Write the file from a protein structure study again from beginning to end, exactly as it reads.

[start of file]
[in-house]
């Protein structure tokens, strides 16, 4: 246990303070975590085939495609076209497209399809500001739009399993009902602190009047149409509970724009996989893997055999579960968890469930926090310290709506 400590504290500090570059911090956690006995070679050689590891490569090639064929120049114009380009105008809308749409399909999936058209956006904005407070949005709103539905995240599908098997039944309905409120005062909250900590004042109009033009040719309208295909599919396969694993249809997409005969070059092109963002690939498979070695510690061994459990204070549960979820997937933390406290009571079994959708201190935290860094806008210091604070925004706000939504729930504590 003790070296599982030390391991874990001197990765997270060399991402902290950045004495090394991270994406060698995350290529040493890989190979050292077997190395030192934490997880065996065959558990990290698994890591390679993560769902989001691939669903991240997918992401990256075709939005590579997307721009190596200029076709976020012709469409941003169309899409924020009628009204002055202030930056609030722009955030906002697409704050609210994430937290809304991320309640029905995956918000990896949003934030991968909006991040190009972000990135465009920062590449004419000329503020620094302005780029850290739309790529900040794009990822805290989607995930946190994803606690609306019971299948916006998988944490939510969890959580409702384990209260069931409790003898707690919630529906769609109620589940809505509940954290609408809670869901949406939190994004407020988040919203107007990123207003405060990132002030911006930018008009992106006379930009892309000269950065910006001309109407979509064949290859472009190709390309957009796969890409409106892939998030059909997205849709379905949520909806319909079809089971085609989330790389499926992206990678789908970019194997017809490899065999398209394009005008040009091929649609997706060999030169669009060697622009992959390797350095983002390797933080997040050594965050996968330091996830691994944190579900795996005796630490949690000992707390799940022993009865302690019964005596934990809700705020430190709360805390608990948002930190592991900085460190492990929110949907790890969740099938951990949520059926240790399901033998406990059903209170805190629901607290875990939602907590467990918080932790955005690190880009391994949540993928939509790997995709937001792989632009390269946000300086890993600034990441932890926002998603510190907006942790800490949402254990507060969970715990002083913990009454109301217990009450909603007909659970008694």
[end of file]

[in-house]
């Protein structure tokens, strides 16, 4: 246990303070975590085939495609076209497209399809500001739009399993009902602190009047149409509970724009996989893997055999579960968890469930926090310290709506 400590504290500090570059911090956690006995070679050689590891490569090639064929120049114009380009105008809308749409399909999936058209956006904005407070949005709103539905995240599908098997039944309905409120005062909250900590004042109009033009040719309208295909599919396969694993249809997409005969070059092109963002690939498979070695510690061994459990204070549960979820997937933390406290009571079994959708201190935290860094806008210091604070925004706000939504729930504590 003790070296599982030390391991874990001197990765997270060399991402902290950045004495090394991270994406060698995350290529040493890989190979050292077997190395030192934490997880065996065959558990990290698994890591390679993560769902989001691939669903991240997918992401990256075709939005590579997307721009190596200029076709976020012709469409941003169309899409924020009628009204002055202030930056609030722009955030906002697409704050609210994430937290809304991320309640029905995956918000990896949003934030991968909006991040190009972000990135465009920062590449004419000329503020620094302005780029850290739309790529900040794009990822805290989607995930946190994803606690609306019971299948916006998988944490939510969890959580409702384990209260069931409790003898707690919630529906769609109620589940809505509940954290609408809670869901949406939190994004407020988040919203107007990123207003405060990132002030911006930018008009992106006379930009892309000269950065910006001309109407979509064949290859472009190709390309957009796969890409409106892939998030059909997205849709379905949520909806319909079809089971085609989330790389499926992206990678789908970019194997017809490899065999398209394009005008040009091929649609997706060999030169669009060697622009992959390797350095983002390797933080997040050594965050996968330091996830691994944190579900795996005796630490949690000992707390799940022993009865302690019964005596934990809700705020430190709360805390608990948002930190592991900085460190492990929110949907790890969740099938951990949520059926240790399901033998406990059903209170805190629901607290875990939602907590467990918080932790955005690190880009391994949540993928939509790997995709937001792989632009390269946000300086890993600034990441932890926002998603510190907006942790800490949402254990507060969970715990002083913990009454109301217990009450909603007909659970008694």